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Durham DA to drop felony charges in toppling of Confederate statue

The Durham District Attorney said Tuesday morning that media reports saying that felony charges had been dropped for seven people involved in toppling a Confederate statue were premature.

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DURHAM, N.C. — Durham County District Attorney Roger Echols said Thursday that he intends to drop all felony charges against those arrested in an August protest in which a Confederate monument outside the old county courthouse was pulled down.
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Echols said he plans to prosecute the eight defendants only on misdemeanor charges of defacing a public building or monument, conspiracy to deface a public building or monument and injury to real property. Felony charges of participation in a riot with property damage in excess of $1,500 and inciting others to riot where property damage exceeds $1,500 haven't formally been dismissed, but Echols said he won't pursue them.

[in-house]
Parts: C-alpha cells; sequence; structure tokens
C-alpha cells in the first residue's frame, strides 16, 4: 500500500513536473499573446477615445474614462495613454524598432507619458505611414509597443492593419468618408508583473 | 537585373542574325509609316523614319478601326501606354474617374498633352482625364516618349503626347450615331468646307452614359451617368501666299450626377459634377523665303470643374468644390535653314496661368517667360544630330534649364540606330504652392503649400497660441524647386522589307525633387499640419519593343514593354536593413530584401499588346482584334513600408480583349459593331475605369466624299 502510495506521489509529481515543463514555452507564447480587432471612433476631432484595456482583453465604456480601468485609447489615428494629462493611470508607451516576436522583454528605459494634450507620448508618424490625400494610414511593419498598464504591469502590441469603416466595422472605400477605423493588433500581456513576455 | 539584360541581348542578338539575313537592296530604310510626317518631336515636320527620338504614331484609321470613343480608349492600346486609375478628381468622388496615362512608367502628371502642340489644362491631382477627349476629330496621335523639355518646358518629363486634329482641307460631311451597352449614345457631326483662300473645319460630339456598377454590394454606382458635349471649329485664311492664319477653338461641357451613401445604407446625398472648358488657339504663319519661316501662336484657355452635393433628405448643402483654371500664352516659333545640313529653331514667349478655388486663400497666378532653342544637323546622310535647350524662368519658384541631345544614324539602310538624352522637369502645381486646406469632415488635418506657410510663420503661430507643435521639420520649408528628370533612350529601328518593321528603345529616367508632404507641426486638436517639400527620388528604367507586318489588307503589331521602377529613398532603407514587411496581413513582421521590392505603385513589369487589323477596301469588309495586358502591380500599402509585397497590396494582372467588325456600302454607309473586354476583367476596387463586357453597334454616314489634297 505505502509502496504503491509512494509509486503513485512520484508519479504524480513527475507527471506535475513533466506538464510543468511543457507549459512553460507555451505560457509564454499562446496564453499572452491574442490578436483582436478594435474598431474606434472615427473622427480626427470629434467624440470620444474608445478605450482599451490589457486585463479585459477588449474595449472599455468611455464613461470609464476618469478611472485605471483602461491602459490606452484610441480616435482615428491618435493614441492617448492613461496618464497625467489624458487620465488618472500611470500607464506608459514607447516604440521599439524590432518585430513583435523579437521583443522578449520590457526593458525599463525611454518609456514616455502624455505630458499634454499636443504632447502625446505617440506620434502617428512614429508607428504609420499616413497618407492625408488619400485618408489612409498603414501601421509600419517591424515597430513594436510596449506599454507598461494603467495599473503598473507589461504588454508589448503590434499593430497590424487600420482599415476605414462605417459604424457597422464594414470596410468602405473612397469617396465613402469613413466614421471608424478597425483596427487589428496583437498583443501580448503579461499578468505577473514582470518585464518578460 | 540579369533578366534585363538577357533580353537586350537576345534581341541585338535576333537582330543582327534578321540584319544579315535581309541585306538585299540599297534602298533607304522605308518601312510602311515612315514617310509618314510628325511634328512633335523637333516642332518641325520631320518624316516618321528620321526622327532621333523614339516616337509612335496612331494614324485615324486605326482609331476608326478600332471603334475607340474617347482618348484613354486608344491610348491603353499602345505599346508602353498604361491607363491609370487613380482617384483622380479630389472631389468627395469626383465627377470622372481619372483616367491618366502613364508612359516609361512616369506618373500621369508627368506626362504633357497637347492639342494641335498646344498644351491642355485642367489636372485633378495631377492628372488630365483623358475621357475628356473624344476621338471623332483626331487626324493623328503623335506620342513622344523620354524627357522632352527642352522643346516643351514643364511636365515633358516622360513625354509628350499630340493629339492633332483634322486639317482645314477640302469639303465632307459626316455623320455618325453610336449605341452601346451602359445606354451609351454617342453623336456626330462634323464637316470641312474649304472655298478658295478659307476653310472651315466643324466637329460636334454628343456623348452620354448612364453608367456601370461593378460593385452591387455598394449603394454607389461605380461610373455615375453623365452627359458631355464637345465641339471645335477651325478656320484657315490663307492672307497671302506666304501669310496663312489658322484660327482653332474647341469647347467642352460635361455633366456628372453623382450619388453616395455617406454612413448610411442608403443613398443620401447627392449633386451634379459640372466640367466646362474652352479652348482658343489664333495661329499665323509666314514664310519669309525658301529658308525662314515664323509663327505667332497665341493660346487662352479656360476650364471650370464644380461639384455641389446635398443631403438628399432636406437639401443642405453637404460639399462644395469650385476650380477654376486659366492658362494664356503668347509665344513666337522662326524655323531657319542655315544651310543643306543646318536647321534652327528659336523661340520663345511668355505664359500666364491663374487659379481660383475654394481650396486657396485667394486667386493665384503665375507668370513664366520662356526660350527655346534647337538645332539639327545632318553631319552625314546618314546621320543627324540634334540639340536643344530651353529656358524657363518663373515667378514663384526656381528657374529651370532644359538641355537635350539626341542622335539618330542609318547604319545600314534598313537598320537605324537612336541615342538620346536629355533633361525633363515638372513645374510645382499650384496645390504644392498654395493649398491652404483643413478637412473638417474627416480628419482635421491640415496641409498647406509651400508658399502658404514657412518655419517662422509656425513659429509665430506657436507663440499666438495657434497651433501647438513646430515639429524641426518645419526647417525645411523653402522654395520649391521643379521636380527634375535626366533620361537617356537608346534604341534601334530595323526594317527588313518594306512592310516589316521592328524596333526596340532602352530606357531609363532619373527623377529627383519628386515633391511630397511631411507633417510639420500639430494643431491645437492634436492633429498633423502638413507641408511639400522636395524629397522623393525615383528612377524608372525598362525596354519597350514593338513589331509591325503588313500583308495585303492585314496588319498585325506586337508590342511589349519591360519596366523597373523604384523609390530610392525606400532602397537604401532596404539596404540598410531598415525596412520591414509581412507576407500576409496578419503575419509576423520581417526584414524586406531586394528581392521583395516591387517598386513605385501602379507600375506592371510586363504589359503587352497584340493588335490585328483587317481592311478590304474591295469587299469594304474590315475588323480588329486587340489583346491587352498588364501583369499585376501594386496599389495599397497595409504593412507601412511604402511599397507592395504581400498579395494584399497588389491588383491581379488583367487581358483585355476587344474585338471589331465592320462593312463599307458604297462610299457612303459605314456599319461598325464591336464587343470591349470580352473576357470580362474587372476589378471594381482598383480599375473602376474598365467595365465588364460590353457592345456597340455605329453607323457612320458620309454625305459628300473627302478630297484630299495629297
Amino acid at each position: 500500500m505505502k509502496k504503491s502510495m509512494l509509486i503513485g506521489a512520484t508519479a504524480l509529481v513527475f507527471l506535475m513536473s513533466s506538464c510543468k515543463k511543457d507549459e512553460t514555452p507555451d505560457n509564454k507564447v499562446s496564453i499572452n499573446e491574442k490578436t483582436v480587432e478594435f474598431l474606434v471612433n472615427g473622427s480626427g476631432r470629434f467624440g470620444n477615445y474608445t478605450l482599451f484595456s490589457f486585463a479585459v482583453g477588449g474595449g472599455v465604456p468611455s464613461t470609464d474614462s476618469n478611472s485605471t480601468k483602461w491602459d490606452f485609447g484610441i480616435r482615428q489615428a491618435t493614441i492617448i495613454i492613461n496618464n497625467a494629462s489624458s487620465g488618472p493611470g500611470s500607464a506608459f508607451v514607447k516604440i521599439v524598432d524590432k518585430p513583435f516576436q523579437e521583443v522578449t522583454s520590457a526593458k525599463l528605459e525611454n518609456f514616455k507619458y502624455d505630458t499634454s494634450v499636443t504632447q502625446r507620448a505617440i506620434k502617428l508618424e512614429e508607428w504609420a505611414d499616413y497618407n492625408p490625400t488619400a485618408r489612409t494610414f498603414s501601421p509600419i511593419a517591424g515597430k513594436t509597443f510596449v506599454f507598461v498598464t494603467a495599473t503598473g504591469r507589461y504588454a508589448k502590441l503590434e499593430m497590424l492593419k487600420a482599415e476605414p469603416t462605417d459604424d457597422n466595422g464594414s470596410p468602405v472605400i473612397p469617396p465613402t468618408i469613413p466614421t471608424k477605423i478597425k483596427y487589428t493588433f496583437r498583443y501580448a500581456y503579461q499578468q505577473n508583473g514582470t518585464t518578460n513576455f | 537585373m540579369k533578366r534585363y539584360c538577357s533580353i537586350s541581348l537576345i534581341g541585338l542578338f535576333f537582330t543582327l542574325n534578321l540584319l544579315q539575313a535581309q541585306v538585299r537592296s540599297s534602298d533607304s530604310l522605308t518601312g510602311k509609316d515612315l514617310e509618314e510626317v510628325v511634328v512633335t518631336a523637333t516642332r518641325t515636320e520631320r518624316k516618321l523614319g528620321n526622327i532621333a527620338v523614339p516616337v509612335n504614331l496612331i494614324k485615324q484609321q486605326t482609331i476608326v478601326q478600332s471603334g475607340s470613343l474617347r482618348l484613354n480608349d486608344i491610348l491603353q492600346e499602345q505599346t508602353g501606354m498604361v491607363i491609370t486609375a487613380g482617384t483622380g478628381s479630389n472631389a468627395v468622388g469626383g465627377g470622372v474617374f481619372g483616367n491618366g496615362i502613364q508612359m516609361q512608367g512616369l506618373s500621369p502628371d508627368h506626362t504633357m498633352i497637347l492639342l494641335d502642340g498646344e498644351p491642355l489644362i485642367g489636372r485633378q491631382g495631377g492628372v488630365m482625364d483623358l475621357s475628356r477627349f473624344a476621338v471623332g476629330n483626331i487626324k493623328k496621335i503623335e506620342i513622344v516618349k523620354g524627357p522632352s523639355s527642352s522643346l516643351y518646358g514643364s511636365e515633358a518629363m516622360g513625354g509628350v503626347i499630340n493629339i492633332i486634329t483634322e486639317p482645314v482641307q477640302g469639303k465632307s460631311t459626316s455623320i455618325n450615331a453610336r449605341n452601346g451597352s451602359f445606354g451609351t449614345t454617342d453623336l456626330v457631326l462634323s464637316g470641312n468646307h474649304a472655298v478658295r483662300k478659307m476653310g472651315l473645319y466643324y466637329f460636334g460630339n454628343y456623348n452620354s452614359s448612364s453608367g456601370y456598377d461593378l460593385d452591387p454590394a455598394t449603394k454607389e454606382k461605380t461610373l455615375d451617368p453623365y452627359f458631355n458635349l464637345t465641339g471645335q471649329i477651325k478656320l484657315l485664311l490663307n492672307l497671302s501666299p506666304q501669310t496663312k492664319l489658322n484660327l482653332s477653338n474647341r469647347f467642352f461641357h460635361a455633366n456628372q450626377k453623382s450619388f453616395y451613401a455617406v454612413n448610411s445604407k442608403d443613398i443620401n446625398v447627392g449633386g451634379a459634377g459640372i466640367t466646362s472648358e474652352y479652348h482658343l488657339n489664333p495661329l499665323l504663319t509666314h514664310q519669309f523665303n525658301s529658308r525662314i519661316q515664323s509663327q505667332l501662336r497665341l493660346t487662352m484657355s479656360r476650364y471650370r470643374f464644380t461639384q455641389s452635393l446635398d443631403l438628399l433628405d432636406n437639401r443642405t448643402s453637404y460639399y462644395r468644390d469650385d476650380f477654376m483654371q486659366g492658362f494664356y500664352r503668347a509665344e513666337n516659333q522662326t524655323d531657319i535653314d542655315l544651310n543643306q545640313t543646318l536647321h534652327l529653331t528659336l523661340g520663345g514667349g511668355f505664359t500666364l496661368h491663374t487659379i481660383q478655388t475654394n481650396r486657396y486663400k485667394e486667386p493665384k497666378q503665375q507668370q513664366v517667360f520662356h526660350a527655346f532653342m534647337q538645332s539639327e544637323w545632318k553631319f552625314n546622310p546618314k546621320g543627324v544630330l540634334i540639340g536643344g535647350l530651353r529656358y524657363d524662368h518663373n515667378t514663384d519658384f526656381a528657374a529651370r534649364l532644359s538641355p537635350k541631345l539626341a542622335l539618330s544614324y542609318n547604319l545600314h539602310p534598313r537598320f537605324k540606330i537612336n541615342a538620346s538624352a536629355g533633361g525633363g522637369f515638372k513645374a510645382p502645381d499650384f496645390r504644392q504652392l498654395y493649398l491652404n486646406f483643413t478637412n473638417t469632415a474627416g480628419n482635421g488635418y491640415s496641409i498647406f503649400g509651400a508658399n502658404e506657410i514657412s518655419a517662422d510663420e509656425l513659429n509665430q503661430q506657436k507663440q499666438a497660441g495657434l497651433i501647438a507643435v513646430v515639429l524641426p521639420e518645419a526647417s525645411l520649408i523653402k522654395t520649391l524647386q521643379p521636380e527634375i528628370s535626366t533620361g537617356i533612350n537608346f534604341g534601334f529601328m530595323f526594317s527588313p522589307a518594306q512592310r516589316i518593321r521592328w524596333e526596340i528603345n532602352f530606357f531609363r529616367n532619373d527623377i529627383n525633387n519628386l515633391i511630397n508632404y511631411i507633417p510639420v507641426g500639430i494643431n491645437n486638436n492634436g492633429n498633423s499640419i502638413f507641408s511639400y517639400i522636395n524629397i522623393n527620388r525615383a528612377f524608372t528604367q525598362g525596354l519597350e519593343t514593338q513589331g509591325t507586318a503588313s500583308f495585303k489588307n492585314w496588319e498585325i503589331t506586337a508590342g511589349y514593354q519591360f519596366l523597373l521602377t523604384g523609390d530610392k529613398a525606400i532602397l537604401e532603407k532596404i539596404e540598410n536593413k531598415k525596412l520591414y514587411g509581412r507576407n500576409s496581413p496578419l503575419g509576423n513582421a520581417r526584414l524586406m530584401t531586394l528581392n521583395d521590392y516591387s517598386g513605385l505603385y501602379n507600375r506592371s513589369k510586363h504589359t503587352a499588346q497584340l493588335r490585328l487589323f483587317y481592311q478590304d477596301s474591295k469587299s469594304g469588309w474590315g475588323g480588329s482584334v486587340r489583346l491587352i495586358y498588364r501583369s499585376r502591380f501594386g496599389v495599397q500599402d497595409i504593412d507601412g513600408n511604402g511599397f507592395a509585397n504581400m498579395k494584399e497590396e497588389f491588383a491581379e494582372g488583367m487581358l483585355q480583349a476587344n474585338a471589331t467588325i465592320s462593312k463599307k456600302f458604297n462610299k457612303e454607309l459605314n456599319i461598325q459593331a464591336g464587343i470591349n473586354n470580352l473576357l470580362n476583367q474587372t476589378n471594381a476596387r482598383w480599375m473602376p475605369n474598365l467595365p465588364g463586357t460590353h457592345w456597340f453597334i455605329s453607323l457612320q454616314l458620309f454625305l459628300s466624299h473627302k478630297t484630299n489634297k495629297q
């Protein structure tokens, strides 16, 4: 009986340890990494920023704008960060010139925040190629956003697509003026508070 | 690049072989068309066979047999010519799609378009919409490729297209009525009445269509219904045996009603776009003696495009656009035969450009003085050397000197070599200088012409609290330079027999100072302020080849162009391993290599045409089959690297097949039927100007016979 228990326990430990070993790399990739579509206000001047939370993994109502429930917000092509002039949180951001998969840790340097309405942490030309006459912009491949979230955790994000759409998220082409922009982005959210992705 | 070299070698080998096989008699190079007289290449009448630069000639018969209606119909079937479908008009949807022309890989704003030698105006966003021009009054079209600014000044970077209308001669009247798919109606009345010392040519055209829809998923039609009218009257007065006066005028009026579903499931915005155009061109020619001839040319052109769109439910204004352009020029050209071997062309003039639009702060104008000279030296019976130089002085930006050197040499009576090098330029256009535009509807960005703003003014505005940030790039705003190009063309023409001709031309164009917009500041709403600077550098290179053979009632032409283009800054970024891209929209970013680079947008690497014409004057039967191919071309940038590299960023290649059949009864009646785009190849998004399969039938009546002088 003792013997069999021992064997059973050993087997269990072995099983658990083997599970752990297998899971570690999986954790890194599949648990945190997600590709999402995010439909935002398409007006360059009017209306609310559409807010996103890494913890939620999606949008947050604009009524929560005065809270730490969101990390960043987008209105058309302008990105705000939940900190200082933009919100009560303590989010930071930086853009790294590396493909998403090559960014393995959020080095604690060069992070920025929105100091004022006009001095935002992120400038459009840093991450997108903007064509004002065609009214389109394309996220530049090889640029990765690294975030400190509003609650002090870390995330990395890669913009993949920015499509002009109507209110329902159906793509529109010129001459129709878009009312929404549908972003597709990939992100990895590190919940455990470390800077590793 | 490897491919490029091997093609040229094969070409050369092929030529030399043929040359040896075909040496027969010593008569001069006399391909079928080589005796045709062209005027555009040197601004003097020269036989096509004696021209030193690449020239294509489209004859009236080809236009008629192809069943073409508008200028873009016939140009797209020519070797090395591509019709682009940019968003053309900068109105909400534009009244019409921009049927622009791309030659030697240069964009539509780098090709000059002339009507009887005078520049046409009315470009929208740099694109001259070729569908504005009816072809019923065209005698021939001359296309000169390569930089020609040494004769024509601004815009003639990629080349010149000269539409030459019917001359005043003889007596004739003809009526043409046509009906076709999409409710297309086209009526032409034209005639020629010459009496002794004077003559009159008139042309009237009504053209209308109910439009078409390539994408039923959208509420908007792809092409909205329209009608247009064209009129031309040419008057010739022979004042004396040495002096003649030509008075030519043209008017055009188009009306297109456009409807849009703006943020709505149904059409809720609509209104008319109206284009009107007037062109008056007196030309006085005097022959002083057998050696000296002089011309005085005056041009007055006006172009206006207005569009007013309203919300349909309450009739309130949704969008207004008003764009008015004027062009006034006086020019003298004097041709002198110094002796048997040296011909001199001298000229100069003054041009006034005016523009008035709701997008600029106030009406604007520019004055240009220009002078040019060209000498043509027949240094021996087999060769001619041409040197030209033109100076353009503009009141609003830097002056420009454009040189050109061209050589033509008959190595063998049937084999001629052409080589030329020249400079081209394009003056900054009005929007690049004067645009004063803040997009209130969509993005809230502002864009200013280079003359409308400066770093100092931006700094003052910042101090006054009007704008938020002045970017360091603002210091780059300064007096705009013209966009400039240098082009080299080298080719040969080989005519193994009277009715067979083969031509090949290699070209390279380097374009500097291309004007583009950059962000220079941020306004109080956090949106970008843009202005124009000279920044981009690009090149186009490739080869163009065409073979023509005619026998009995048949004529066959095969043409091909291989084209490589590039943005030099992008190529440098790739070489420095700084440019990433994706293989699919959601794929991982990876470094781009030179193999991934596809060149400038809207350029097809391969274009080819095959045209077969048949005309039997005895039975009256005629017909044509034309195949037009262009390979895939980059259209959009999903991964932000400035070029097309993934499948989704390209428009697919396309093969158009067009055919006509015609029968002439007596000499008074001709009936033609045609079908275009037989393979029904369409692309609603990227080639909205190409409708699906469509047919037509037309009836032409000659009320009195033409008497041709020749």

During an Aug. 14 protest – days after a violent clash in Charlottesville, Va., over a plan to remove a Confederate statue there – demonstrators used a ladder to scale the base of the Confederate statue in front of the former Durham County Courthouse, put a strap around it and pulled it to the ground, where it crumpled in a heap of metal.

The case has prompted repeated rallies by other demonstrators demanding that all charges be dismissed.

"This is an incredible victory that is a testament to the will of the people to struggle for freedom and liberation, the same will we saw expressed in Durham on August 14," Takiyah Thompson, one of the defendants, said in a statement.

All eight face a Feb. 19 trial.


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